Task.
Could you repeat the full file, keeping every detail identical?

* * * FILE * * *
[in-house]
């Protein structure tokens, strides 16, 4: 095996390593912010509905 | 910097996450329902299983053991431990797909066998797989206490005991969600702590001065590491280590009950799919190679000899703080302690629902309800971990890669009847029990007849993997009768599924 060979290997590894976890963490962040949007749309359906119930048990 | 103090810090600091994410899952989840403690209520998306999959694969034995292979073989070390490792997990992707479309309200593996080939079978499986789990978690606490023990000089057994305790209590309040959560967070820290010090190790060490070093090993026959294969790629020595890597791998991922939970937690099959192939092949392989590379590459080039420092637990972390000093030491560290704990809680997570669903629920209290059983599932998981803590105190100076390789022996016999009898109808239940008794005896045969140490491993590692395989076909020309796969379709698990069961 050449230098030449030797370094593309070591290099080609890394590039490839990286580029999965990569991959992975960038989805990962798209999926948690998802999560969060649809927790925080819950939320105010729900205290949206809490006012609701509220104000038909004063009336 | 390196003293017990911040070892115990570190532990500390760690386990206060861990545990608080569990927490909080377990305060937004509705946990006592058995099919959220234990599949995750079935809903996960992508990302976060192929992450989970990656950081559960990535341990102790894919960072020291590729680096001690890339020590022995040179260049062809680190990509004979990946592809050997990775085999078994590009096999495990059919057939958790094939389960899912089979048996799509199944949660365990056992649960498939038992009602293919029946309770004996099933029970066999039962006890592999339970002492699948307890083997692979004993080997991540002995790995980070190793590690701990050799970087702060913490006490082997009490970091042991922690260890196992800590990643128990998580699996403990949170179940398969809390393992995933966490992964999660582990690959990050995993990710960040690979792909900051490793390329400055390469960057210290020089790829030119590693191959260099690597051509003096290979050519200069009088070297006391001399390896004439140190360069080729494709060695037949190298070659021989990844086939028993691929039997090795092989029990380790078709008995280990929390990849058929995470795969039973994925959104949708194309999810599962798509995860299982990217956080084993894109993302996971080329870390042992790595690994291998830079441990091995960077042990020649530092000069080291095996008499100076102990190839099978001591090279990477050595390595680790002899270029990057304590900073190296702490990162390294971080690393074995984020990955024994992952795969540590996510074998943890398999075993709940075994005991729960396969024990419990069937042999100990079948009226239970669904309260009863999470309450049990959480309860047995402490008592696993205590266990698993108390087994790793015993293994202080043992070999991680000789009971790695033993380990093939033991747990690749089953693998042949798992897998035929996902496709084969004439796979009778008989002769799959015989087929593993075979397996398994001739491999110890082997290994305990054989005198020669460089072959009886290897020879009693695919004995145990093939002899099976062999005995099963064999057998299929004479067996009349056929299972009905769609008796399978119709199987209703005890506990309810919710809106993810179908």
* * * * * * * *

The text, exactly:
[in-house]
């Protein structure tokens, strides 16, 4: 095996390593912010509905 | 910097996450329902299983053991431990797909066998797989206490005991969600702590001065590491280590009950799919190679000899703080302690629902309800971990890669009847029990007849993997009768599924 060979290997590894976890963490962040949007749309359906119930048990 | 103090810090600091994410899952989840403690209520998306999959694969034995292979073989070390490792997990992707479309309200593996080939079978499986789990978690606490023990000089057994305790209590309040959560967070820290010090190790060490070093090993026959294969790629020595890597791998991922939970937690099959192939092949392989590379590459080039420092637990972390000093030491560290704990809680997570669903629920209290059983599932998981803590105190100076390789022996016999009898109808239940008794005896045969140490491993590692395989076909020309796969379709698990069961 050449230098030449030797370094593309070591290099080609890394590039490839990286580029999965990569991959992975960038989805990962798209999926948690998802999560969060649809927790925080819950939320105010729900205290949206809490006012609701509220104000038909004063009336 | 390196003293017990911040070892115990570190532990500390760690386990206060861990545990608080569990927490909080377990305060937004509705946990006592058995099919959220234990599949995750079935809903996960992508990302976060192929992450989970990656950081559960990535341990102790894919960072020291590729680096001690890339020590022995040179260049062809680190990509004979990946592809050997990775085999078994590009096999495990059919057939958790094939389960899912089979048996799509199944949660365990056992649960498939038992009602293919029946309770004996099933029970066999039962006890592999339970002492699948307890083997692979004993080997991540002995790995980070190793590690701990050799970087702060913490006490082997009490970091042991922690260890196992800590990643128990998580699996403990949170179940398969809390393992995933966490992964999660582990690959990050995993990710960040690979792909900051490793390329400055390469960057210290020089790829030119590693191959260099690597051509003096290979050519200069009088070297006391001399390896004439140190360069080729494709060695037949190298070659021989990844086939028993691929039997090795092989029990380790078709008995280990929390990849058929995470795969039973994925959104949708194309999810599962798509995860299982990217956080084993894109993302996971080329870390042992790595690994291998830079441990091995960077042990020649530092000069080291095996008499100076102990190839099978001591090279990477050595390595680790002899270029990057304590900073190296702490990162390294971080690393074995984020990955024994992952795969540590996510074998943890398999075993709940075994005991729960396969024990419990069937042999100990079948009226239970669904309260009863999470309450049990959480309860047995402490008592696993205590266990698993108390087994790793015993293994202080043992070999991680000789009971790695033993380990093939033991747990690749089953693998042949798992897998035929996902496709084969004439796979009778008989002769799959015989087929593993075979397996398994001739491999110890082997290994305990054989005198020669460089072959009886290897020879009693695919004995145990093939002899099976062999005995099963064999057998299929004479067996009349056929299972009905769609008796399978119709199987209703005890506990309810919710809106993810179908």